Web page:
[195] The evidence by itself does not prove any reputation at all. It may tend to prove that the goods sold under the mark are very marketable goods. In this case the goods being marketed under the DGTEC mark were set-top boxes which having regard to changes in the industry were marketable to persons who wanted to upgrade their analogue equipment.
[196] I do not think the bald evidence supports a finding of a reputation in the mark.
[197] In my opinion, the Hills’ mark had not acquired a reputation in Australia of the kind that is contemplated in s 60. The mark had only been used on set-top boxes prior to the priority date and although Hills, and previously the company, had sold in excess of $20 million worth of set-top boxes, there is no evidence that the mark under which the set-top boxes had been sold had a reputation of the kind contemplated in this section.
[198] For that reason alone, I would have dismissed Hills’ objection under s 60.

Striclty obiter

Even if Hills had established a reputation, Bitek’s mark would not have been like to deceive or cause confusion as a result of that reputation, so the old form of s 60 still would not have applied.

[208] Assuming, contrary to my opinion, that the Hills’ mark had acquired a reputation, it had only acquired, at the priority date, a reputation in respect of set-top boxes. Hills did not contend for any other reputation. If that was the case, the use of the Bitek mark in respect of its goods was not likely to deceive or cause confusion because the goods were unrelated to a set-top box. Bitek’s goods specifically excluded set-top boxes. A consumer wishing to acquire a TV installation accessory or external antenna bearing the Bitek brand would not in my opinion be likely to be confused or deceived as to the origin or provenance of those products because of Hills’ mark’s reputation in set-top boxes. For that further reason, Hills could not rely upon s 60 to defeat Bitek’s application for registration.

In case it became necessary on appeal, Lander J would have rejected Bitek’s attempt to rely on s 44(3) honest concurrent user or “other circumstances”.

Bitech failed on “honest concurrent user”  and “other circumstances” because the use occurred after the priority date.

Under “other circumstances”, Bitek sought to rely on the inconvenience it would suffer through loss of the goodwill it had built up. If it had been permissible to take use after the priority date into account under “other circumstances”, Lander J would still have rejected this:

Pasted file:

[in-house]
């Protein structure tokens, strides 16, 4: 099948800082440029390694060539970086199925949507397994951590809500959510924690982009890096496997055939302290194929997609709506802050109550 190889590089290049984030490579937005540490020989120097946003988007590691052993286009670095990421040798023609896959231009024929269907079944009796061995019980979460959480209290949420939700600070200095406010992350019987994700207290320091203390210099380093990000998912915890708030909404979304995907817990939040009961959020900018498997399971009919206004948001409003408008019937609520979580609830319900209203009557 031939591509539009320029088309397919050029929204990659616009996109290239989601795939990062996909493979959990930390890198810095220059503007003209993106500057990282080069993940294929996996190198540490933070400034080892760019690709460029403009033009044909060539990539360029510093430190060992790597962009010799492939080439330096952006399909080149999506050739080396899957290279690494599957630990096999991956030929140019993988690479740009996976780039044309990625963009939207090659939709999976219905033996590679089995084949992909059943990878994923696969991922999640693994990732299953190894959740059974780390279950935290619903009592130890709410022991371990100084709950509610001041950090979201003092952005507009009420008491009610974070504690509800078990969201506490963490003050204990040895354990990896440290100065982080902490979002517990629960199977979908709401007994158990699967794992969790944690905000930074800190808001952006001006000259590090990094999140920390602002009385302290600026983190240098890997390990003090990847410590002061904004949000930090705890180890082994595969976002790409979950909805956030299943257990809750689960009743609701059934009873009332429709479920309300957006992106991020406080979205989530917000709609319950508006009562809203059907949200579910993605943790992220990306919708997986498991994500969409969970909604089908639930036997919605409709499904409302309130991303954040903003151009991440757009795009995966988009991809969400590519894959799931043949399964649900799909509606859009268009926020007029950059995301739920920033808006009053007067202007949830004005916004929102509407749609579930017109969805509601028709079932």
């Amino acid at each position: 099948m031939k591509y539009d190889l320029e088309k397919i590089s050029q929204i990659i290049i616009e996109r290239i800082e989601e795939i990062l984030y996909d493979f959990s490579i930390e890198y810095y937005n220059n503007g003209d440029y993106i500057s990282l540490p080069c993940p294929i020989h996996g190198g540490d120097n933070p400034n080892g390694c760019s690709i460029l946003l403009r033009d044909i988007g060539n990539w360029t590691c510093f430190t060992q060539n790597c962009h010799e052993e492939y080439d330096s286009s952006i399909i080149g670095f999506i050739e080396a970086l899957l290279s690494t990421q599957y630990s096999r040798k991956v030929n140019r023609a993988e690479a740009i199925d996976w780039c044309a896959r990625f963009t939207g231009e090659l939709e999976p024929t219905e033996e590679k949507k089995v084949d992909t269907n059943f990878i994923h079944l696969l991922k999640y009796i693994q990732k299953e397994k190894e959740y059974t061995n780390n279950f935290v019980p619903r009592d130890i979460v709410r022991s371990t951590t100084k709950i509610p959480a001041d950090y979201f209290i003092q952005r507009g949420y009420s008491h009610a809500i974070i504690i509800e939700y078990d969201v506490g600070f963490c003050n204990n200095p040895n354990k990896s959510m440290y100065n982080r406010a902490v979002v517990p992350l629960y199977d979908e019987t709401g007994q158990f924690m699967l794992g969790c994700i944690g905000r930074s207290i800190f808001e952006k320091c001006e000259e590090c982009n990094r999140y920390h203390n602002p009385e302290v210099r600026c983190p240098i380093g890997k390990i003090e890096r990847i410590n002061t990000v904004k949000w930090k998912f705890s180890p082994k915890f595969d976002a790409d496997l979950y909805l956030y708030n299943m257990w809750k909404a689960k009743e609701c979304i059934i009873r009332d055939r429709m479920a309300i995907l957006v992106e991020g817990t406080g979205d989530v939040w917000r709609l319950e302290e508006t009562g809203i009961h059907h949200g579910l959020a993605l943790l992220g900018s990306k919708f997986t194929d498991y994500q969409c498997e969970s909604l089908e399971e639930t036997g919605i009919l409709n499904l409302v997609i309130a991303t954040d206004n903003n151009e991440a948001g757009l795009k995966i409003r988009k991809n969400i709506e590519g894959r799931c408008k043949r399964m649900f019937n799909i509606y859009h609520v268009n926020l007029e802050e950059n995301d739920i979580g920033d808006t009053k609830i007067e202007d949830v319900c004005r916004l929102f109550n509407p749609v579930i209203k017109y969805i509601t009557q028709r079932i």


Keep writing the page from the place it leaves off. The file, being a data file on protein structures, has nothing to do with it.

[187] However, I would not have exercised my discretion in favour of Bitek under s 44(3)(b) even if events after the priority date were relevant for two reasons. First, because Bitek had not used the mark prior to the priority date. It did not make any sales under the brand. Secondly, its case was that its goods are not sold by reference to its mark. As Hills contended, Bitek’s case was that the consumers of its goods are unlikely to be concerned with brands because brands are unimportant with TV installation accessories.

[188] If that is so, then it seems to me that little goodwill could have attached to the brand or the mark since it has been used and in those circumstances where there is a finding under s 44(1), there would be insufficient evidence to support the exercise of discretion in favour of the applicant for registration. If Bitek is right that its consumers do not depend upon brand or mark, then little would be lost to Bitek in arranging for a mark which is not deceptively similar to the Hills’ mark.

Hills Industries Limited v Bitek Pty Ltd [2011] FCA 94

ps The decision also addresses removal for non-use and infringement issues which, in view of the length of this post, will need to be the subject of a later post.

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Patentable subject matter in Australia

Wednesday, February 16th, 2011

The Minister has released ACIP’s report into what should be patentable subject matter under Australian law.

At the moment, s 18 defines a ‘patentable invention’ and the Dictionary in Sch. 1 defines and “invention” as:

“invention” means any manner of new manufacture the subject of letters patent and grant of privilege within section 6 of the Statute of Monopolies, and includes an alleged invention.

and, from NRDC (for example) :